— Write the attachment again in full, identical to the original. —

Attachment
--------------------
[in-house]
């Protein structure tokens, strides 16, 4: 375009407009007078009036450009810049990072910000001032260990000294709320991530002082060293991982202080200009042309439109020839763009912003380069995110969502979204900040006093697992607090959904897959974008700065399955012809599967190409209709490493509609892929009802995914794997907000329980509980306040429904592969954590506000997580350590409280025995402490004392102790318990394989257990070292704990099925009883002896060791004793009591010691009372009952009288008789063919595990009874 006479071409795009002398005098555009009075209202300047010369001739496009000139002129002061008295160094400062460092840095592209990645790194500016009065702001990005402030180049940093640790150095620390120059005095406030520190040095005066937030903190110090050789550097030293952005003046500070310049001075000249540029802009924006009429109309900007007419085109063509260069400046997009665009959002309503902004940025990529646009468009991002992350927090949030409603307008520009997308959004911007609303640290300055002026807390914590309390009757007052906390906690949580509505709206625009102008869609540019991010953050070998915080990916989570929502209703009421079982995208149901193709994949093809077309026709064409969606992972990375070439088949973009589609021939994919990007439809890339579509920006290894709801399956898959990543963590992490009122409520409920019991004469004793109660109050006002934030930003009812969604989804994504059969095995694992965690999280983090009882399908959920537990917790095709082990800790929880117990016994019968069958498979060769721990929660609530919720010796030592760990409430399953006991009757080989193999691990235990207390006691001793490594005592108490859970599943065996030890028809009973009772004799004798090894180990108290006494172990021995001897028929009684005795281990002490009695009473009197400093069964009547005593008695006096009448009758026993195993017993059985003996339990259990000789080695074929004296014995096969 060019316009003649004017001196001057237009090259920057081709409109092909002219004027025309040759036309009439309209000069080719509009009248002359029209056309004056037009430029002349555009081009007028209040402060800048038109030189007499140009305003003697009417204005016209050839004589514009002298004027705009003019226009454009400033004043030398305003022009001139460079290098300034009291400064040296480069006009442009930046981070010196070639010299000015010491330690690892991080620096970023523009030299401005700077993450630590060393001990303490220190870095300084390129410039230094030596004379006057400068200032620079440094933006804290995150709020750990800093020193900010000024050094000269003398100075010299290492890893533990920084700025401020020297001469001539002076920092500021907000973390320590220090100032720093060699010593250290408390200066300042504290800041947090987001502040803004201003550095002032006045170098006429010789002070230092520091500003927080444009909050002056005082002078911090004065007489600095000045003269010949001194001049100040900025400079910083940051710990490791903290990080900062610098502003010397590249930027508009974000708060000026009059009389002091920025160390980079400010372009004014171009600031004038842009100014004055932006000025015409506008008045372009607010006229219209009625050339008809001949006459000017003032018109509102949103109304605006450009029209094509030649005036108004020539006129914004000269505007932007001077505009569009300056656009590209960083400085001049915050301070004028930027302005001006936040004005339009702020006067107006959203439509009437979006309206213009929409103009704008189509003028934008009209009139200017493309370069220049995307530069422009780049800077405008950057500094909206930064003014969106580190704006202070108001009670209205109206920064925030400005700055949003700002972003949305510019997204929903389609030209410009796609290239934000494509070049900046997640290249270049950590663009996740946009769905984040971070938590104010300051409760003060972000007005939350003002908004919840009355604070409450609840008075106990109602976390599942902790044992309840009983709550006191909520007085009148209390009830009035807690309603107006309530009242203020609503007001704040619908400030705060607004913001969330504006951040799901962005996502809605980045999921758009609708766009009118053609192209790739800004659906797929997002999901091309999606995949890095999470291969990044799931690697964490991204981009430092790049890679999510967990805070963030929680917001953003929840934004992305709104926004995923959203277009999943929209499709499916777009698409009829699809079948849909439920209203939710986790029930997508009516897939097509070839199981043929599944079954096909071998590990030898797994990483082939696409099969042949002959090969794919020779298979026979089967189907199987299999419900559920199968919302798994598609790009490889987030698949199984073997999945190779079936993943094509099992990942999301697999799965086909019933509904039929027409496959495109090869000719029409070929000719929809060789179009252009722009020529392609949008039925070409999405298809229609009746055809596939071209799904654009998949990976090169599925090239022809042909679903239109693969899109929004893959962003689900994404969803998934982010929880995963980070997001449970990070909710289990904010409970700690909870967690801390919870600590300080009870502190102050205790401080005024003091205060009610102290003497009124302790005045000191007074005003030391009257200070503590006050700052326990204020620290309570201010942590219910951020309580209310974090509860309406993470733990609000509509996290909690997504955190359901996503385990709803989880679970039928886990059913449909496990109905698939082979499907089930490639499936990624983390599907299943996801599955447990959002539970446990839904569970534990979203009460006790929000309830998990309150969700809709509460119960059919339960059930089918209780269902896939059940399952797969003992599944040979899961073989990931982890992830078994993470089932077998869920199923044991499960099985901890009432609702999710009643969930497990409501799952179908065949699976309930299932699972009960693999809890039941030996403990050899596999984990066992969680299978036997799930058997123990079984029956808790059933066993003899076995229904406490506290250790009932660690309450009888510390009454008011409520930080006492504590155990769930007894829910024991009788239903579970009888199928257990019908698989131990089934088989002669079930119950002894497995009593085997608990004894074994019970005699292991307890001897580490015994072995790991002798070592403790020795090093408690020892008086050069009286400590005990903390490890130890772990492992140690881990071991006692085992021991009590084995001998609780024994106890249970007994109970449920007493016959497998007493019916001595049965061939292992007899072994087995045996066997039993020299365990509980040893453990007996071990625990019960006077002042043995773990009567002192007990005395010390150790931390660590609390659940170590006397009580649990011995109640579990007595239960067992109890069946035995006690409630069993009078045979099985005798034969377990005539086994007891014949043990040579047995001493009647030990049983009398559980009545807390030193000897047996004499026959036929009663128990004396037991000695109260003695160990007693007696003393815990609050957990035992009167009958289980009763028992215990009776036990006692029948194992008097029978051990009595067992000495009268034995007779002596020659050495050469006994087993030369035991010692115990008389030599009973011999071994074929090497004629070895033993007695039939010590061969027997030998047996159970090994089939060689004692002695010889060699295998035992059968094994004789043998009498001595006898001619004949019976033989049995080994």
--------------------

[in-house]
């Protein structure tokens, strides 16, 4: 375009407009007078009036450009810049990072910000001032260990000294709320991530002082060293991982202080200009042309439109020839763009912003380069995110969502979204900040006093697992607090959904897959974008700065399955012809599967190409209709490493509609892929009802995914794997907000329980509980306040429904592969954590506000997580350590409280025995402490004392102790318990394989257990070292704990099925009883002896060791004793009591010691009372009952009288008789063919595990009874 006479071409795009002398005098555009009075209202300047010369001739496009000139002129002061008295160094400062460092840095592209990645790194500016009065702001990005402030180049940093640790150095620390120059005095406030520190040095005066937030903190110090050789550097030293952005003046500070310049001075000249540029802009924006009429109309900007007419085109063509260069400046997009665009959002309503902004940025990529646009468009991002992350927090949030409603307008520009997308959004911007609303640290300055002026807390914590309390009757007052906390906690949580509505709206625009102008869609540019991010953050070998915080990916989570929502209703009421079982995208149901193709994949093809077309026709064409969606992972990375070439088949973009589609021939994919990007439809890339579509920006290894709801399956898959990543963590992490009122409520409920019991004469004793109660109050006002934030930003009812969604989804994504059969095995694992965690999280983090009882399908959920537990917790095709082990800790929880117990016994019968069958498979060769721990929660609530919720010796030592760990409430399953006991009757080989193999691990235990207390006691001793490594005592108490859970599943065996030890028809009973009772004799004798090894180990108290006494172990021995001897028929009684005795281990002490009695009473009197400093069964009547005593008695006096009448009758026993195993017993059985003996339990259990000789080695074929004296014995096969 060019316009003649004017001196001057237009090259920057081709409109092909002219004027025309040759036309009439309209000069080719509009009248002359029209056309004056037009430029002349555009081009007028209040402060800048038109030189007499140009305003003697009417204005016209050839004589514009002298004027705009003019226009454009400033004043030398305003022009001139460079290098300034009291400064040296480069006009442009930046981070010196070639010299000015010491330690690892991080620096970023523009030299401005700077993450630590060393001990303490220190870095300084390129410039230094030596004379006057400068200032620079440094933006804290995150709020750990800093020193900010000024050094000269003398100075010299290492890893533990920084700025401020020297001469001539002076920092500021907000973390320590220090100032720093060699010593250290408390200066300042504290800041947090987001502040803004201003550095002032006045170098006429010789002070230092520091500003927080444009909050002056005082002078911090004065007489600095000045003269010949001194001049100040900025400079910083940051710990490791903290990080900062610098502003010397590249930027508009974000708060000026009059009389002091920025160390980079400010372009004014171009600031004038842009100014004055932006000025015409506008008045372009607010006229219209009625050339008809001949006459000017003032018109509102949103109304605006450009029209094509030649005036108004020539006129914004000269505007932007001077505009569009300056656009590209960083400085001049915050301070004028930027302005001006936040004005339009702020006067107006959203439509009437979006309206213009929409103009704008189509003028934008009209009139200017493309370069220049995307530069422009780049800077405008950057500094909206930064003014969106580190704006202070108001009670209205109206920064925030400005700055949003700002972003949305510019997204929903389609030209410009796609290239934000494509070049900046997640290249270049950590663009996740946009769905984040971070938590104010300051409760003060972000007005939350003002908004919840009355604070409450609840008075106990109602976390599942902790044992309840009983709550006191909520007085009148209390009830009035807690309603107006309530009242203020609503007001704040619908400030705060607004913001969330504006951040799901962005996502809605980045999921758009609708766009009118053609192209790739800004659906797929997002999901091309999606995949890095999470291969990044799931690697964490991204981009430092790049890679999510967990805070963030929680917001953003929840934004992305709104926004995923959203277009999943929209499709499916777009698409009829699809079948849909439920209203939710986790029930997508009516897939097509070839199981043929599944079954096909071998590990030898797994990483082939696409099969042949002959090969794919020779298979026979089967189907199987299999419900559920199968919302798994598609790009490889987030698949199984073997999945190779079936993943094509099992990942999301697999799965086909019933509904039929027409496959495109090869000719029409070929000719929809060789179009252009722009020529392609949008039925070409999405298809229609009746055809596939071209799904654009998949990976090169599925090239022809042909679903239109693969899109929004893959962003689900994404969803998934982010929880995963980070997001449970990070909710289990904010409970700690909870967690801390919870600590300080009870502190102050205790401080005024003091205060009610102290003497009124302790005045000191007074005003030391009257200070503590006050700052326990204020620290309570201010942590219910951020309580209310974090509860309406993470733990609000509509996290909690997504955190359901996503385990709803989880679970039928886990059913449909496990109905698939082979499907089930490639499936990624983390599907299943996801599955447990959002539970446990839904569970534990979203009460006790929000309830998990309150969700809709509460119960059919339960059930089918209780269902896939059940399952797969003992599944040979899961073989990931982890992830078994993470089932077998869920199923044991499960099985901890009432609702999710009643969930497990409501799952179908065949699976309930299932699972009960693999809890039941030996403990050899596999984990066992969680299978036997799930058997123990079984029956808790059933066993003899076995229904406490506290250790009932660690309450009888510390009454008011409520930080006492504590155990769930007894829910024991009788239903579970009888199928257990019908698989131990089934088989002669079930119950002894497995009593085997608990004894074994019970005699292991307890001897580490015994072995790991002798070592403790020795090093408690020892008086050069009286400590005990903390490890130890772990492992140690881990071991006692085992021991009590084995001998609780024994106890249970007994109970449920007493016959497998007493019916001595049965061939292992007899072994087995045996066997039993020299365990509980040893453990007996071990625990019960006077002042043995773990009567002192007990005395010390150790931390660590609390659940170590006397009580649990011995109640579990007595239960067992109890069946035995006690409630069993009078045979099985005798034969377990005539086994007891014949043990040579047995001493009647030990049983009398559980009545807390030193000897047996004499026959036929009663128990004396037991000695109260003695160990007693007696003393815990609050957990035992009167009958289980009763028992215990009776036990006692029948194992008097029978051990009595067992000495009268034995007779002596020659050495050469006994087993030369035991010692115990008389030599009973011999071994074929090497004629070895033993007695039939010590061969027997030998047996159970090994089939060689004692002695010889060699295998035992059968094994004789043998009498001595006898001619004949019976033989049995080994």